After watching our peers at Princeton trudge back to school for exams just hours after the confetti settled on the new year, Harvard students breathed a sigh of relief that we have J-term. Despite the uncertainty that preceded its implementation, the schedule change of two years ago, which moved exams to before Christmas and created a five-week winter break, J-term, has proved to be a good addition to the year. Likewise, Optional Winter Activities Week, while better than last year’s complete lack of programming, was a welcome addition to the year. However, the funds, direction, and general effort that the College puts into programs for students over their longer break must be increased. One week is not enough time to do anything substantive, and in the future we hope that OWAW is extended. For this, the onus is on the College.
OWAW should be looked upon as a time for students to take part in activities to which they would not normally be exposed during the school year. Thus, it is not enough to string together a week of one-time workshops, lectures, and outings, although these, especially trips into Boston, are certainly welcome. Students could and often do make time for these types of activities in their normal school schedule. Instead, the most useful January activities would be ones that are extended, and take a full week or more; although there were select courses offered in this manner this year, there could be more. An example of the ideal J-term project would be this year’s David Rockefeller Center for Latin American Studies and School of Engineering and Applied Sciences’s three-week student trip to Brazil, where Harvard students and Brazilian students were given a chance to study environmental engineering and urban planning together. Just as an eight-week summer spent attending sporadic events would less satisfactory than one spent in devotion to one project, for students who choose to spend J-term on a productive activity, a continuous, one or two-week engagement would be the best type of offering.
A cost-effective way to make this type of programming available would be for the College to encourage prominent faculty members to offer seminars during J-term. Indeed, faculty involvement in J-term this year seemed decidedly minimal. In order for its offerings to come close to the quality and quantity of that offered by the Massachusetts Institute of Technology during their Independent Activitites period—which is often cited as an example of what Harvard is trying to create for its undergraduates—there needs to be more. Given that many such professors normally teach some of the largest courses at Harvard during the school year, learning from them in a more intimate setting would certainly appeal to many students. It could also make these professors far more accessible, giving them a chance to promote their classes and simultaneously inspire students.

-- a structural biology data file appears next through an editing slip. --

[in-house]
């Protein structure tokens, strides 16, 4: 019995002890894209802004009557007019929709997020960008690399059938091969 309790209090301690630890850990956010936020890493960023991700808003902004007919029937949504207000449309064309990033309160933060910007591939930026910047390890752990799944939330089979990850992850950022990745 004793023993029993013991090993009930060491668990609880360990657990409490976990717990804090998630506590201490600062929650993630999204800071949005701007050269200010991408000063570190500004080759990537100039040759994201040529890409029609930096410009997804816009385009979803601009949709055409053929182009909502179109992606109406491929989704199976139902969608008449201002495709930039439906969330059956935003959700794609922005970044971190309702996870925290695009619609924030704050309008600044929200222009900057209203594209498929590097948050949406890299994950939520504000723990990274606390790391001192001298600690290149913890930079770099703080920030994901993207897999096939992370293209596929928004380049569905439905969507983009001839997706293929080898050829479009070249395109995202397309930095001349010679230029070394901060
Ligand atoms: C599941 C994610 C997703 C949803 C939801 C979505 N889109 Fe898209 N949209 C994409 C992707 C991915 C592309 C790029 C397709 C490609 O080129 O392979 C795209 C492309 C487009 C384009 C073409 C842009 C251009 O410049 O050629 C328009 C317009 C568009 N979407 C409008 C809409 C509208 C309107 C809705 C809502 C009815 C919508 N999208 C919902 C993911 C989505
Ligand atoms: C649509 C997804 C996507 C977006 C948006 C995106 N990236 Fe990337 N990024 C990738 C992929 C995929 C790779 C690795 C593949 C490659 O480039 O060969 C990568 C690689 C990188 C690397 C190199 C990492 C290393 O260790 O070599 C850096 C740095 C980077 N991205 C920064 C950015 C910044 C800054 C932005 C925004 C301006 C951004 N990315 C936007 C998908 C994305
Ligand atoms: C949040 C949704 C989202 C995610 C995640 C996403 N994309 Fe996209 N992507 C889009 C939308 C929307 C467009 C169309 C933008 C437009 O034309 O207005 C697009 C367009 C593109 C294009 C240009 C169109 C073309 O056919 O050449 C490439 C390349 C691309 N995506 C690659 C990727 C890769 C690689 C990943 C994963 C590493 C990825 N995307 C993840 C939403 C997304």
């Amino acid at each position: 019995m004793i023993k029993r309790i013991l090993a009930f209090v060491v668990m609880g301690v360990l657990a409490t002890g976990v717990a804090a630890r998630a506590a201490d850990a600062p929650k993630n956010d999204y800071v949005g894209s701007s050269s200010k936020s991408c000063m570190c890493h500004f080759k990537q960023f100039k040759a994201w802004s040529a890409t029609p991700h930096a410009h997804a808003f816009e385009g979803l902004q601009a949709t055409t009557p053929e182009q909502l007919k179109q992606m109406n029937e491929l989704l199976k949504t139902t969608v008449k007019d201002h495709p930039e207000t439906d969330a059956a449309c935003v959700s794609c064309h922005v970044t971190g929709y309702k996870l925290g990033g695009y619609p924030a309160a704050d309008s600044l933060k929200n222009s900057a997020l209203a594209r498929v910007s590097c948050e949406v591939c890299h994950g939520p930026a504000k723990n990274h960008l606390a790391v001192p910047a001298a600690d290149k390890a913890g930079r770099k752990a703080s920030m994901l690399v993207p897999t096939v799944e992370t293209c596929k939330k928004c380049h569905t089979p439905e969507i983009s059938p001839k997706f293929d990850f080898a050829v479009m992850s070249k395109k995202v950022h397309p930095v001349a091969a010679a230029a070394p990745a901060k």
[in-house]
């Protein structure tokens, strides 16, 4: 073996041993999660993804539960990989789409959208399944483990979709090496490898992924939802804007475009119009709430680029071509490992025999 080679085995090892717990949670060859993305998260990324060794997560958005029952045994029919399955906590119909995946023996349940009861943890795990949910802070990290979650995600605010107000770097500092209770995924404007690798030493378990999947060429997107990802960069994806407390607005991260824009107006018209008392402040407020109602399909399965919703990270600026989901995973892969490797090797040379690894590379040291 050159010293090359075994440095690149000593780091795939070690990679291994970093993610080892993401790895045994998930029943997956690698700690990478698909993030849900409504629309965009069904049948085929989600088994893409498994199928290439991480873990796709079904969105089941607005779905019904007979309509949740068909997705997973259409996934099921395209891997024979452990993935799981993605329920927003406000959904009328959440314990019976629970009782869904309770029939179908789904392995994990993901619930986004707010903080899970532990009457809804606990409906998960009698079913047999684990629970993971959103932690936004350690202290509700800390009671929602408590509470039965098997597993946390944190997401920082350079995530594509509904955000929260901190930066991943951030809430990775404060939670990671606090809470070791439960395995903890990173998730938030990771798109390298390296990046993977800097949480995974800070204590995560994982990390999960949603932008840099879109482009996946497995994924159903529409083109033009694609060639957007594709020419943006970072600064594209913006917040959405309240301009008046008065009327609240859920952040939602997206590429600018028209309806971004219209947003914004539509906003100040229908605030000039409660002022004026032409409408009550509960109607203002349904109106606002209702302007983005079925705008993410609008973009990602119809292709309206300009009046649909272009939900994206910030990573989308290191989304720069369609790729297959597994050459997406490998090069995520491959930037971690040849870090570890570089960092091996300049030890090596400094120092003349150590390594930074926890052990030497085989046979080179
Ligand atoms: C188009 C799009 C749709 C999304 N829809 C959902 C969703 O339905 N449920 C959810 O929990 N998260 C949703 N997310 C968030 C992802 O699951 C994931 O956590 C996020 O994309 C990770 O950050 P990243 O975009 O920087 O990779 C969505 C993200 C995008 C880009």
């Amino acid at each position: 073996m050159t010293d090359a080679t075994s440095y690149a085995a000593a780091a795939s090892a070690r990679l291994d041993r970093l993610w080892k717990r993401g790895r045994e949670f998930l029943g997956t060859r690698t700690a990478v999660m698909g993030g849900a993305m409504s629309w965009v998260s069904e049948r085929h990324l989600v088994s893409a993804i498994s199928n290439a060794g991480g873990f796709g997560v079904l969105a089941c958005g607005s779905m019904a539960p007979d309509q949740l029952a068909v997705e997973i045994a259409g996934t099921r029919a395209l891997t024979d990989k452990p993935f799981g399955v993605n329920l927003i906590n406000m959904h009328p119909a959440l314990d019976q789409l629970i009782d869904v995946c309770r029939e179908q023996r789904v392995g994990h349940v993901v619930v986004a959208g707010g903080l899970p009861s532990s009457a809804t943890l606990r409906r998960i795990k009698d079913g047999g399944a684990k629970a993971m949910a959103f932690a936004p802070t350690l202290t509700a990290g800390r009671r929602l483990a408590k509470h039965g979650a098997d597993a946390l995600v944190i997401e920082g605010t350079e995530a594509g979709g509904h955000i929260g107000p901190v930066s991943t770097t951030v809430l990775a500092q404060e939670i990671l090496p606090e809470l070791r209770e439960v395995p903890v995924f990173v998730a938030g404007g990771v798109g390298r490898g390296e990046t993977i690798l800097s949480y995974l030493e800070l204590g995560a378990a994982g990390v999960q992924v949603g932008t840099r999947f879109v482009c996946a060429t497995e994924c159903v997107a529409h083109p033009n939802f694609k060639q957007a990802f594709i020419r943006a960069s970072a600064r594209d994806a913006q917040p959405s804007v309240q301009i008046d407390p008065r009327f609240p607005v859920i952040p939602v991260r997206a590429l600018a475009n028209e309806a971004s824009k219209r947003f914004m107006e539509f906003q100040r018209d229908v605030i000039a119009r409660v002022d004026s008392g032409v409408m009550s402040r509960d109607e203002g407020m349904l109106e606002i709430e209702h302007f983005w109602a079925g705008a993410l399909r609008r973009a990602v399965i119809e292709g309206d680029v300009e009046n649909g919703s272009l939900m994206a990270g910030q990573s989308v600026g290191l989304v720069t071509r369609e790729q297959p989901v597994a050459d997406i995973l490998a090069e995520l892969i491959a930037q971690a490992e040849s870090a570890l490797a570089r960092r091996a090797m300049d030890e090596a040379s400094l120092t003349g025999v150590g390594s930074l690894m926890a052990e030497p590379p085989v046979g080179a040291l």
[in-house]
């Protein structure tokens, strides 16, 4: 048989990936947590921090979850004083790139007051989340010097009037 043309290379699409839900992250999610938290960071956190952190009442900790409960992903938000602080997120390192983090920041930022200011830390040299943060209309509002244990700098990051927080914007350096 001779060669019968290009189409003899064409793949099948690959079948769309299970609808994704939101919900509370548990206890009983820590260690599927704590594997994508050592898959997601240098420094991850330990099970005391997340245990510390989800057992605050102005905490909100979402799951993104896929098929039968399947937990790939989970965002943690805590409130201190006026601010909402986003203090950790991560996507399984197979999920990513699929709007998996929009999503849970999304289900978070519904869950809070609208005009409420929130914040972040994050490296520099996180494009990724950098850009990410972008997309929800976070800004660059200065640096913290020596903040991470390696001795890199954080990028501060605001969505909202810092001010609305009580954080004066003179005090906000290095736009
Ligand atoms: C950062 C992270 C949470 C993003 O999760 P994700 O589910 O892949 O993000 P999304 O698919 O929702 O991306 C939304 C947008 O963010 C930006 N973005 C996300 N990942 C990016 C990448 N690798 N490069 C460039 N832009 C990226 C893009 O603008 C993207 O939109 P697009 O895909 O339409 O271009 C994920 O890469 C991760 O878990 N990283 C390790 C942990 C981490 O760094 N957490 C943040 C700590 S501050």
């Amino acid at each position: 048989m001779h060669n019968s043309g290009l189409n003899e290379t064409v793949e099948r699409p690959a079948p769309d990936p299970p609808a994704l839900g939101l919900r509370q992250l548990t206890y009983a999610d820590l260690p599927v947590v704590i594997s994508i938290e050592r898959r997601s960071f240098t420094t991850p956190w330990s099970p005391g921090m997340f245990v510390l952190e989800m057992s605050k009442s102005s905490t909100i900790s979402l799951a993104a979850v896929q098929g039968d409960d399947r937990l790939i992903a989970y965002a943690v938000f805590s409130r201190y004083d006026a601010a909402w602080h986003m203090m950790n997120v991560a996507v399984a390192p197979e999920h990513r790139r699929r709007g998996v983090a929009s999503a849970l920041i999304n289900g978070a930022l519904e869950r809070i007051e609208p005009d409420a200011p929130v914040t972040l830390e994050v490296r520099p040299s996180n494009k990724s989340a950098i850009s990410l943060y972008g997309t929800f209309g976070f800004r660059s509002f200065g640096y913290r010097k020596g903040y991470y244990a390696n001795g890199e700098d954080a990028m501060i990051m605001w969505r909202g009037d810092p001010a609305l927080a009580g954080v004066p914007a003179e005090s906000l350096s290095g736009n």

Additionally, no matter how good J-term programming is, for students to be able to take advantage of it, it must be publicized enough in advance. An issue that many students faced this year was that they received knowledge of OWAW once they had already finalized their J-term or travel plans. It would be helpful for students to know of the January offerings earlier in the year so that they can work them into their holiday schedule without disrupting family or other existing plans. Some students might simply have wanted to spend January at home, and by no means should the University mandate participation in OWAW or in any J-term activities. Ultimately, the decision on how to spend one’s J-term should be at the students’ discretion, and taking away from this seems to serve no tangible purpose.
As this was the first time OWAW was offered, it would be unfair to judge the efficacy of the program based soley on this year’s results. Therefore, although OWAW did not attract as a significant portion of the student body to campus, this could be attributed to a variety of reasons such as a general lack of awareness of the program’s details. We are confident that over time, the popularity of OWAW will inevitably rise as its programs increase in number and become more appealing to students. In this vein, we encourage the University to supply the resources needed to help expand future OWAW offerings, allowing the program as a whole to properly flourish.